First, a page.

arrangements. The present invention advantageously provides appropriately sized and spaced recesses to promote a hydrodynamic lubrication regime over a greater range of piston velocities. As a result, friction between the piston and cylinder is reduced. Although the cylinder 103 has been described above with reference to an internal combustion engine, the cylinder 103 may also be provided in a reciprocating machine. For example, the cylinder may be provided in a reciprocating engine, a reciprocating pump or any other machine with a piston that slidably reciprocates in a cylinder of the machine.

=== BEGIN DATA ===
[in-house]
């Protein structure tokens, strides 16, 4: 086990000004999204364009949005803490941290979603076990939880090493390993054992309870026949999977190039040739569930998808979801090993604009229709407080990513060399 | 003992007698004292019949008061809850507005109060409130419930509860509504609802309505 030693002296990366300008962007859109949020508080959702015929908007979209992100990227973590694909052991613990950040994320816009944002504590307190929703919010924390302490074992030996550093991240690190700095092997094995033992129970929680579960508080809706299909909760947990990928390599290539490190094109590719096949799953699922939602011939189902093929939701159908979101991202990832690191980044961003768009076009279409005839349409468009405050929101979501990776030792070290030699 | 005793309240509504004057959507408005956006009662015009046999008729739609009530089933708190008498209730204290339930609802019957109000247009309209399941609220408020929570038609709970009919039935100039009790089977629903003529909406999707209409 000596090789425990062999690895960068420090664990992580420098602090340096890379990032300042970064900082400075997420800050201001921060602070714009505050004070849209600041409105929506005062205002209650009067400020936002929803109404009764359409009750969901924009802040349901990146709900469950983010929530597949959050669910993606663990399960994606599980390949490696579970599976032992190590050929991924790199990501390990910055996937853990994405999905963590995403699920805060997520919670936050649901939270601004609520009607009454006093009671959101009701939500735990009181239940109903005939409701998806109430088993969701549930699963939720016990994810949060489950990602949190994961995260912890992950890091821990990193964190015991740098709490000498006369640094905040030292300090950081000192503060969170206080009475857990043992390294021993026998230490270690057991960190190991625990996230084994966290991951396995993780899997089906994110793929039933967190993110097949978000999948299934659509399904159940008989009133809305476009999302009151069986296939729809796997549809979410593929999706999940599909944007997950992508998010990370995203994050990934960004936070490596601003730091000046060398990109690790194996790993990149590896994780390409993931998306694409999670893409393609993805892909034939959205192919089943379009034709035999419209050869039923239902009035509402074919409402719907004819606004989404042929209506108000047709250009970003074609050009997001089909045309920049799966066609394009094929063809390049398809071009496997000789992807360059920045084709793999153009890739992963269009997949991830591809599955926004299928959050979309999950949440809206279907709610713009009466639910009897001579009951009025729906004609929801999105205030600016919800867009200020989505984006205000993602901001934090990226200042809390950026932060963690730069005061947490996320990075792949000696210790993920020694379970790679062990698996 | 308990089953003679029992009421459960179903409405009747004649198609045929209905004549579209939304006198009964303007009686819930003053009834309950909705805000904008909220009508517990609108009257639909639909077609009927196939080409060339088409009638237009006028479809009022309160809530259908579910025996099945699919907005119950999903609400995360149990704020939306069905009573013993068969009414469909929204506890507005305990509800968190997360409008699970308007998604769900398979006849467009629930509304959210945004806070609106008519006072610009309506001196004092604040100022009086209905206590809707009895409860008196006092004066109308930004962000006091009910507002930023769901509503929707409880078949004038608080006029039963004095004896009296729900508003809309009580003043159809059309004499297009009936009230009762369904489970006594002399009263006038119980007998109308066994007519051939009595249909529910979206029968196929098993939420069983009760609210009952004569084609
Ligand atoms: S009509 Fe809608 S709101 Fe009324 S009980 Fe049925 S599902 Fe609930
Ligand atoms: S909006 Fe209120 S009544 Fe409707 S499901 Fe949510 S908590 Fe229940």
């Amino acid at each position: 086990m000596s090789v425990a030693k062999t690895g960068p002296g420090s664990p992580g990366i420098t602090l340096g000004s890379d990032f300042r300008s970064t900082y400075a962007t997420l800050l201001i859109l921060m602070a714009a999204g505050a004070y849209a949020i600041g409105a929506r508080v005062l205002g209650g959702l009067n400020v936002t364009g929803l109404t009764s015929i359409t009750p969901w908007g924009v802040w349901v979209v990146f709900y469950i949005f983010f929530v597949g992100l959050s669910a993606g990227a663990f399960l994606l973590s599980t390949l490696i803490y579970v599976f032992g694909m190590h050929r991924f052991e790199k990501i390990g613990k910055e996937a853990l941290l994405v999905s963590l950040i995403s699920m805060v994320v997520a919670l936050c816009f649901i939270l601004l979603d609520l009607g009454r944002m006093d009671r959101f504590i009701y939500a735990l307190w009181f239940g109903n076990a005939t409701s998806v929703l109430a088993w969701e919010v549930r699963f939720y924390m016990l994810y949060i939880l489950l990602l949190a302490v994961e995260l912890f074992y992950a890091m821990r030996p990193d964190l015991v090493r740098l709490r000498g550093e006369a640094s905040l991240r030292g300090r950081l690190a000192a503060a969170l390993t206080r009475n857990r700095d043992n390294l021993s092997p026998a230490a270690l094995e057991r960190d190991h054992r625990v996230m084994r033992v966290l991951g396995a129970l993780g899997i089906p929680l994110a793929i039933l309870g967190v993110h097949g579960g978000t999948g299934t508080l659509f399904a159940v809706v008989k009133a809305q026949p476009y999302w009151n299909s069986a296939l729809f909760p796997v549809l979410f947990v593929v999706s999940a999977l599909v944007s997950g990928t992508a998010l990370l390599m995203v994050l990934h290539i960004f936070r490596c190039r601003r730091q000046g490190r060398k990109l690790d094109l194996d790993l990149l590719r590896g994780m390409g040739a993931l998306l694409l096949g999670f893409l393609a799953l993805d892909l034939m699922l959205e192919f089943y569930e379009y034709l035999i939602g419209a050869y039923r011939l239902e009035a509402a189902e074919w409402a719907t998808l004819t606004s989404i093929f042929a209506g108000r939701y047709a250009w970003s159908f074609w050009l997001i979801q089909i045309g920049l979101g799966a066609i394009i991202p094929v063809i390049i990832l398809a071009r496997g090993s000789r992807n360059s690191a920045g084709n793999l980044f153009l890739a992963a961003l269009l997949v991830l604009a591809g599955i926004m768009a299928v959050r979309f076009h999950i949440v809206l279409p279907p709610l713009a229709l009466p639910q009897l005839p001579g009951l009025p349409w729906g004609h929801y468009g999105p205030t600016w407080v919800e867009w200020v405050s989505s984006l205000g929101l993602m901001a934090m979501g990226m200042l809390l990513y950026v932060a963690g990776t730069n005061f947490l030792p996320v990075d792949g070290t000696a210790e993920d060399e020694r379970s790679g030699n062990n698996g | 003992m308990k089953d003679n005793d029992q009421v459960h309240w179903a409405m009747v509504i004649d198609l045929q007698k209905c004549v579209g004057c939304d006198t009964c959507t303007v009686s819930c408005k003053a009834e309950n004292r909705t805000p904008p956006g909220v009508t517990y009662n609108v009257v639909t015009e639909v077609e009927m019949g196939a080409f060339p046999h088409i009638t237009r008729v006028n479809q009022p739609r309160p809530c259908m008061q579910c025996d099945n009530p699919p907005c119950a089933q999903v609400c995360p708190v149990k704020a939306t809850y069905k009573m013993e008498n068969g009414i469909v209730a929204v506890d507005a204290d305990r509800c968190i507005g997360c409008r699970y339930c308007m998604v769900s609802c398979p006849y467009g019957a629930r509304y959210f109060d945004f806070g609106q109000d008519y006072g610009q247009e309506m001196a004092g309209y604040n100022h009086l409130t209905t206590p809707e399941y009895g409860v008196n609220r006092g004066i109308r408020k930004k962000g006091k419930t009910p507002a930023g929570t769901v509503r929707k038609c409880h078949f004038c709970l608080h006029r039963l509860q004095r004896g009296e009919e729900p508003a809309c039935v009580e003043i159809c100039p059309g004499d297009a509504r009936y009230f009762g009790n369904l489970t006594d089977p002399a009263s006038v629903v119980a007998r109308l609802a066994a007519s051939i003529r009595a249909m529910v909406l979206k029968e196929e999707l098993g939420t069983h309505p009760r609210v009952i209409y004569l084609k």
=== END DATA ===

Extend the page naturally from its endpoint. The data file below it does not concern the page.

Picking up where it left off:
It will be appreciated by those skilled in the art that although the invention has been described by way of example, with reference to one or more examples, it is not limited to the disclosed examples and alternative examples may be constructed without departing from the scope of the invention as defined by the appended claims.